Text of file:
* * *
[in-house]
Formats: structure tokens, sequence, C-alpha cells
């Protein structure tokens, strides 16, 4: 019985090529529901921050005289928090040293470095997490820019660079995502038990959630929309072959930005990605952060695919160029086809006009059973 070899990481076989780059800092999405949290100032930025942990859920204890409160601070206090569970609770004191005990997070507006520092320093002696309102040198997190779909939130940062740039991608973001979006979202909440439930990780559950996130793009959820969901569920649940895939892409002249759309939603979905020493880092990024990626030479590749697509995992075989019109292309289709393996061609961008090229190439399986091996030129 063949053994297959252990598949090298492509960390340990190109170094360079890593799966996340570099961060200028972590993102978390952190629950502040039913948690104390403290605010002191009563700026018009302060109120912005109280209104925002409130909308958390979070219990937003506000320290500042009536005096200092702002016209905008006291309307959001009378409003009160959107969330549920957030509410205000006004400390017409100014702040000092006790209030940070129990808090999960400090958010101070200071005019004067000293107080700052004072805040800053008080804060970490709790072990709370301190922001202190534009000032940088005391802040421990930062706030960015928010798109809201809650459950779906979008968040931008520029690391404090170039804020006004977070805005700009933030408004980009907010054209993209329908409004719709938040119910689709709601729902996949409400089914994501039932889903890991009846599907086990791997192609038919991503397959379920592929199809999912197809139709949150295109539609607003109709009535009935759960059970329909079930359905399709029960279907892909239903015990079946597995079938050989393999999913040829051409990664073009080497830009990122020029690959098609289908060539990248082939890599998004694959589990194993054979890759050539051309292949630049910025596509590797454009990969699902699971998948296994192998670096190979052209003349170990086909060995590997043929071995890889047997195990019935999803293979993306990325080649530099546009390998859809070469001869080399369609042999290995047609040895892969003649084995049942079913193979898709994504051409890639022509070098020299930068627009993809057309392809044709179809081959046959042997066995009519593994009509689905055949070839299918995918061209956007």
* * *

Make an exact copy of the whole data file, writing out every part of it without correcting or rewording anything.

[in-house]
Formats: structure tokens, sequence, C-alpha cells
């Protein structure tokens, strides 16, 4: 019985090529529901921050005289928090040293470095997490820019660079995502038990959630929309072959930005990605952060695919160029086809006009059973 070899990481076989780059800092999405949290100032930025942990859920204890409160601070206090569970609770004191005990997070507006520092320093002696309102040198997190779909939130940062740039991608973001979006979202909440439930990780559950996130793009959820969901569920649940895939892409002249759309939603979905020493880092990024990626030479590749697509995992075989019109292309289709393996061609961008090229190439399986091996030129 063949053994297959252990598949090298492509960390340990190109170094360079890593799966996340570099961060200028972590993102978390952190629950502040039913948690104390403290605010002191009563700026018009302060109120912005109280209104925002409130909308958390979070219990937003506000320290500042009536005096200092702002016209905008006291309307959001009378409003009160959107969330549920957030509410205000006004400390017409100014702040000092006790209030940070129990808090999960400090958010101070200071005019004067000293107080700052004072805040800053008080804060970490709790072990709370301190922001202190534009000032940088005391802040421990930062706030960015928010798109809201809650459950779906979008968040931008520029690391404090170039804020006004977070805005700009933030408004980009907010054209993209329908409004719709938040119910689709709601729902996949409400089914994501039932889903890991009846599907086990791997192609038919991503397959379920592929199809999912197809139709949150295109539609607003109709009535009935759960059970329909079930359905399709029960279907892909239903015990079946597995079938050989393999999913040829051409990664073009080497830009990122020029690959098609289908060539990248082939890599998004694959589990194993054979890759050539051309292949630049910025596509590797454009990969699902699971998948296994192998670096190979052209003349170990086909060995590997043929071995890889047997195990019935999803293979993306990325080649530099546009390998859809070469001869080399369609042999290995047609040895892969003649084995049942079913193979898709994504051409890639022509070098020299930068627009993809057309392809044709179809081959046959042997066995009519593994009509689905055949070839299918995918061209956007």